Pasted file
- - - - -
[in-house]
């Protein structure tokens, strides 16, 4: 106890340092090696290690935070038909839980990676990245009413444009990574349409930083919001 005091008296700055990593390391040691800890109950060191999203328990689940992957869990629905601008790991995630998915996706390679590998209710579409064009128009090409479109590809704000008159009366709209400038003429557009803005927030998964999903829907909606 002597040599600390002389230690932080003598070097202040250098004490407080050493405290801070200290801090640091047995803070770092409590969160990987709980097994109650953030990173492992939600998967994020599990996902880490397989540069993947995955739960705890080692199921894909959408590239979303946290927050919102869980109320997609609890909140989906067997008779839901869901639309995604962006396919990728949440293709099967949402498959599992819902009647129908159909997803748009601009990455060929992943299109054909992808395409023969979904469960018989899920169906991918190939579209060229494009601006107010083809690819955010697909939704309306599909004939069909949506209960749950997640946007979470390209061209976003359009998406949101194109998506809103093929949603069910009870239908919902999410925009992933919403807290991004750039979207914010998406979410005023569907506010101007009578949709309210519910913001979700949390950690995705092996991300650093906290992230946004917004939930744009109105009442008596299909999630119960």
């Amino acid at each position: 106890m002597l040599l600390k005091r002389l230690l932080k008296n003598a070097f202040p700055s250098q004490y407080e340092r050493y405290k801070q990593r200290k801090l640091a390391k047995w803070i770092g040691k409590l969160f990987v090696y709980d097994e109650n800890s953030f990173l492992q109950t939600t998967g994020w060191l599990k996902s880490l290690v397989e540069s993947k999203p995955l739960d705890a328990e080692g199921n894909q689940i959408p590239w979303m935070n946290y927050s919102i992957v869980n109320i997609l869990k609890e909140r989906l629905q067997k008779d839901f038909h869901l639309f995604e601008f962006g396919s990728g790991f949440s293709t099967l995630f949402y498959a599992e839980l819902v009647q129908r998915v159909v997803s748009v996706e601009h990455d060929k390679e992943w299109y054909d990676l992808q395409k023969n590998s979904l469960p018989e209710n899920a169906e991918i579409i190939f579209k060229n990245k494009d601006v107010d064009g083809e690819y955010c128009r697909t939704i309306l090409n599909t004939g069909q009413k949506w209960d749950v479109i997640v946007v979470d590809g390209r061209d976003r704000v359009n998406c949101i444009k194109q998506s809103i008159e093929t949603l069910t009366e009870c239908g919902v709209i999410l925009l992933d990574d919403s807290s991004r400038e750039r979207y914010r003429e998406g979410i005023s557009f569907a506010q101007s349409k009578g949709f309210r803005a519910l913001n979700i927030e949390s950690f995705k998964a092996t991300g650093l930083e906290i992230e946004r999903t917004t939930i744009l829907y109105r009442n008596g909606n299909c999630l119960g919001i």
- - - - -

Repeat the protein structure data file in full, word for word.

[in-house]
């Protein structure tokens, strides 16, 4: 106890340092090696290690935070038909839980990676990245009413444009990574349409930083919001 005091008296700055990593390391040691800890109950060191999203328990689940992957869990629905601008790991995630998915996706390679590998209710579409064009128009090409479109590809704000008159009366709209400038003429557009803005927030998964999903829907909606 002597040599600390002389230690932080003598070097202040250098004490407080050493405290801070200290801090640091047995803070770092409590969160990987709980097994109650953030990173492992939600998967994020599990996902880490397989540069993947995955739960705890080692199921894909959408590239979303946290927050919102869980109320997609609890909140989906067997008779839901869901639309995604962006396919990728949440293709099967949402498959599992819902009647129908159909997803748009601009990455060929992943299109054909992808395409023969979904469960018989899920169906991918190939579209060229494009601006107010083809690819955010697909939704309306599909004939069909949506209960749950997640946007979470390209061209976003359009998406949101194109998506809103093929949603069910009870239908919902999410925009992933919403807290991004750039979207914010998406979410005023569907506010101007009578949709309210519910913001979700949390950690995705092996991300650093906290992230946004917004939930744009109105009442008596299909999630119960």
């Amino acid at each position: 106890m002597l040599l600390k005091r002389l230690l932080k008296n003598a070097f202040p700055s250098q004490y407080e340092r050493y405290k801070q990593r200290k801090l640091a390391k047995w803070i770092g040691k409590l969160f990987v090696y709980d097994e109650n800890s953030f990173l492992q109950t939600t998967g994020w060191l599990k996902s880490l290690v397989e540069s993947k999203p995955l739960d705890a328990e080692g199921n894909q689940i959408p590239w979303m935070n946290y927050s919102i992957v869980n109320i997609l869990k609890e909140r989906l629905q067997k008779d839901f038909h869901l639309f995604e601008f962006g396919s990728g790991f949440s293709t099967l995630f949402y498959a599992e839980l819902v009647q129908r998915v159909v997803s748009v996706e601009h990455d060929k390679e992943w299109y054909d990676l992808q395409k023969n590998s979904l469960p018989e209710n899920a169906e991918i579409i190939f579209k060229n990245k494009d601006v107010d064009g083809e690819y955010c128009r697909t939704i309306l090409n599909t004939g069909q009413k949506w209960d749950v479109i997640v946007v979470d590809g390209r061209d976003r704000v359009n998406c949101i444009k194109q998506s809103i008159e093929t949603l069910t009366e009870c239908g919902v709209i999410l925009l992933d990574d919403s807290s991004r400038e750039r979207y914010r003429e998406g979410i005023s557009f569907a506010q101007s349409k009578g949709f309210r803005a519910l913001n979700i927030e949390s950690f995705k998964a092996t991300g650093l930083e906290i992230e946004r999903t917004t939930i744009l829907y109105r009442n008596g909606n299909c999630l119960g919001i």